My Never-Ending Battle with Freddy Fenders

There are very few things I dislike more than loose parts, squeaky chains, or other mechanical noises drowning out the surroundings when on a ride. I’m a little obsessive about it. Bad luck for me wanting to ride with fenders because the roads I take to work are MESSED UP. With the close fit of the fenders over the tires, there’s a near certainty of contact at some point. Even though I’ve been really happy with all the Planet Bike fenders I’ve owned, there’s only so much abuse some parts can take before they start to rattle all over the place. I’ve been working on a few different mounting tweaks to get them as quiet as possible, and I’ve just about got it down.

First off but not shown is the forward most mounting point on the rear fender. There was a little space between the stay and the mounting clip. (The Freddy Fenders don’t have a bolt there). That was the first and worst rattle. A few winds of friction tape around the stay before clipping the fender back on made quick work of that.

Second with the back fender is side to side motion. The back fender has 4 distinct mounting points, so there’s little chance that it will contact the tire vertically. I was still getting a ton of sway even after strategically bending the rear mounting rods and playing with the clearance. I took a little more of the synthetic cork and made these makeshift fender bumpers to wedge between the rack and the fender. After doing my worst on the way to work and back, it’s about 95% quiet. Once I get some more free time, I’ll redesign them to look a little nicer. I just wanted to see if it would work for now.

backfenderroughmount.jpg

On to the front wheel. This is more of a problem since there’s only 2 distinct points of contact for the fender to mount to the fork, so there’s much more of an opportunity for it to flex top to bottom as well as side to side. After experimenting a little I made a discovery. Drilling a second hole in the top of the fender, creating a small ‘L’ bracket and mounting the fender at the front of the fork as well goes a LOONG way towards making the entire fender much more rigid.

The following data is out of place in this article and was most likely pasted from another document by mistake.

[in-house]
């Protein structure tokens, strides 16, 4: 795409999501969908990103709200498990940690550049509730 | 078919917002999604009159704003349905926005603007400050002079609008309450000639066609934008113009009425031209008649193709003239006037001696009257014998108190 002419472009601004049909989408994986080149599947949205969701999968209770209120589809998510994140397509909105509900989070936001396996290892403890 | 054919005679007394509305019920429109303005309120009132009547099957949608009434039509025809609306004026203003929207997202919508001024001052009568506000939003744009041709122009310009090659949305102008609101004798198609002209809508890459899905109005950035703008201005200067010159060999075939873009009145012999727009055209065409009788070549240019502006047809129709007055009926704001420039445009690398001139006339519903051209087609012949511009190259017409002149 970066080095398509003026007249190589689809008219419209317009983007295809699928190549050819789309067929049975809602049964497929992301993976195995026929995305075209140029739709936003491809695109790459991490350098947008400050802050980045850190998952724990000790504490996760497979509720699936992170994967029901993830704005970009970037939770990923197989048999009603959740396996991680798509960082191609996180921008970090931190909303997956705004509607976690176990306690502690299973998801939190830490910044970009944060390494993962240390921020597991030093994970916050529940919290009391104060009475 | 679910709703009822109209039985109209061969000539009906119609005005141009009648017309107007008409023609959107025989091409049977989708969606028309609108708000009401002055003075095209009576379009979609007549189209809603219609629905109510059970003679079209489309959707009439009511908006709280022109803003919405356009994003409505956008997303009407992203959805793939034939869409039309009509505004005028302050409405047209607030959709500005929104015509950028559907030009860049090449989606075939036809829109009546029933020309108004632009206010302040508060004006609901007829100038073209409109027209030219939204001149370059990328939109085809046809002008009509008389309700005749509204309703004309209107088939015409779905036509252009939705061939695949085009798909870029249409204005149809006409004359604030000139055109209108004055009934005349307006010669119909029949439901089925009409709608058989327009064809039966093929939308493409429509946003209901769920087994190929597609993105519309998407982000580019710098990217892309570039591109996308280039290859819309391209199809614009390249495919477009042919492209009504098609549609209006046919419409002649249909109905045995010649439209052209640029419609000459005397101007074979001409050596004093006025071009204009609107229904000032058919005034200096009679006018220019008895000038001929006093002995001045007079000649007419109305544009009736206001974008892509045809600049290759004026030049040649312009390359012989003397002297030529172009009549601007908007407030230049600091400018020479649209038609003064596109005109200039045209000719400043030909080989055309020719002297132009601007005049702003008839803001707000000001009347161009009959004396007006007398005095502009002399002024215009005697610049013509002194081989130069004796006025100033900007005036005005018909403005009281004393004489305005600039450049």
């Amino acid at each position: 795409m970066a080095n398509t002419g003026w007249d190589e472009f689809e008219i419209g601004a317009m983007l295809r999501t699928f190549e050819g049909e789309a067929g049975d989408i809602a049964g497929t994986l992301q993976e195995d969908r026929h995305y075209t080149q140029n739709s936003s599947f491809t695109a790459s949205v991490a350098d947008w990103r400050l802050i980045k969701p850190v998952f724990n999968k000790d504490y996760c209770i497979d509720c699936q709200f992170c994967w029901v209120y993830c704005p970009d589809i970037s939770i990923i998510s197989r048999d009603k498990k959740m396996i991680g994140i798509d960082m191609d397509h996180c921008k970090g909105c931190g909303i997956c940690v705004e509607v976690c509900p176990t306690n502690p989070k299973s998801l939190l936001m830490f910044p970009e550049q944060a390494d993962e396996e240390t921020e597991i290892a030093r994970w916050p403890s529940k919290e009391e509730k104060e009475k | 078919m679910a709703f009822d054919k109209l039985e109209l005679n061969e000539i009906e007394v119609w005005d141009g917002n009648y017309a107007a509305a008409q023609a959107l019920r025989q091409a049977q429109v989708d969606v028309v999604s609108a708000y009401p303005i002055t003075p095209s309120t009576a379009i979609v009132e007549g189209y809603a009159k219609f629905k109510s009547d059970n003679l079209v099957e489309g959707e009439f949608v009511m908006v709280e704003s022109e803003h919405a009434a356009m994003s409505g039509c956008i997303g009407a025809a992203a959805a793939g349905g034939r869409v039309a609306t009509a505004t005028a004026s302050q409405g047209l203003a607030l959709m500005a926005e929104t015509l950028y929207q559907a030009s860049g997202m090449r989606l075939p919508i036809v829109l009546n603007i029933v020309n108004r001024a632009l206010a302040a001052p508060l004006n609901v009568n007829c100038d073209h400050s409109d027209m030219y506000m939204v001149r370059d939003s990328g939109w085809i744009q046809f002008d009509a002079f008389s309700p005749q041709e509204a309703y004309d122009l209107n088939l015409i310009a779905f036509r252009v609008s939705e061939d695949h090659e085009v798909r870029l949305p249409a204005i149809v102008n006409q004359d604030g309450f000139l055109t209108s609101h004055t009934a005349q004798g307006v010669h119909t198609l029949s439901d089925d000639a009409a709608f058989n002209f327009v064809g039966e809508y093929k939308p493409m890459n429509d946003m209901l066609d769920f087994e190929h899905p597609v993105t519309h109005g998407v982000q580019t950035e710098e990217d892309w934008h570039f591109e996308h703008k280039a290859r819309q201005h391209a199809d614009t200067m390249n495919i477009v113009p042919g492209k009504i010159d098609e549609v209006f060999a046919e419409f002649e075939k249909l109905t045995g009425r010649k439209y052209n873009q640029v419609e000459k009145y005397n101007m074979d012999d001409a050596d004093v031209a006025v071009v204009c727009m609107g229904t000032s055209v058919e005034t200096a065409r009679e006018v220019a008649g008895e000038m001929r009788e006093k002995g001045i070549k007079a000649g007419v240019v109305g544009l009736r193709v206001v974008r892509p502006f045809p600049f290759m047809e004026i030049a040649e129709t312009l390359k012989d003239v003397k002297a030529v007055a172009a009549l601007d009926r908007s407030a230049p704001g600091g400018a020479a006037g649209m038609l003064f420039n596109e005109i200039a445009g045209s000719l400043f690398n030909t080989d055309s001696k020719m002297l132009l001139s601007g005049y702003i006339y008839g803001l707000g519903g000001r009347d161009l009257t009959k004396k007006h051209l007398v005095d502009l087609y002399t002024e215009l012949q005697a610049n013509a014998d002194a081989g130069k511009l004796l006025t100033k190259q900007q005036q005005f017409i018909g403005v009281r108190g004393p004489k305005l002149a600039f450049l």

fendermount.jpg

To make the mounting even tighter, and reduce the tendency of the front of the fender to slap the top of the tire when hitting huge bumps, I loose-fit the top fork mount, then pushed the fender in the back as close to the tire as possible before tightening the top bolt. Then after the top bolt was secure, I adjusted the back mounts to place the fender the correct distance away from the tire. This did 2 things. First, if you look at the picture below you can see the fender in the front is pointing straight up and has maximum clearance there. Second, the rear of the fender has extra rigidity to it, because I had it touching the tire when the top bolt was tightened. Now it’s trying to get back to its original circular shape and has a little less plasticity.

fenderside.jpg

Last but not least, I bent the tabs out to the sides a little to stress the connection there and make it less likely to flex. It also spaces it away from the treads more.

fendermountbottom.jpg

Just one more thing on my bicycle tweaks for now is something that’s been out of whack for several years that I’ve finally fixed. When I replaced my seatpost about 2 years ago, I made the mistake of picking up a new one that didn’t have any setback—effectively pushing the seat nearly an inch closer to the handlebars. In a blazing flash of stupidity I made the mistake a second time when I broke the carbon post on my Chameleon 2 years ago as well. At the time I thought I’d just live with them both, but it’s become increasingly annoying. When I noticed the back bolt on my post was starting to give, (it was a $6 item and could have been designed better) I decided to take a little of my Christmas cash and trawl the New-Years sales to find posts that would fit both bikes correctly again. Remember, bikes that fit better are more fun to ride 🙂

setback.jpg

Oh yeah, chain dropped twice this week during my commute, Guess I didn’t have the ENO hub tightened down enough because it developed slack. Had to spend 40 minutes adjusting the chain and realigning the brake pads to make everything work smoothly. Then I tightened to 290 inch pounds. Hope that’s the right tension so that it doesn’t slip again, and send me back to adjust everything again. While I’m hoping for stuff, I also hope I never get a flat tire with this thing because it would be a super pain to adjust by the side of the road.

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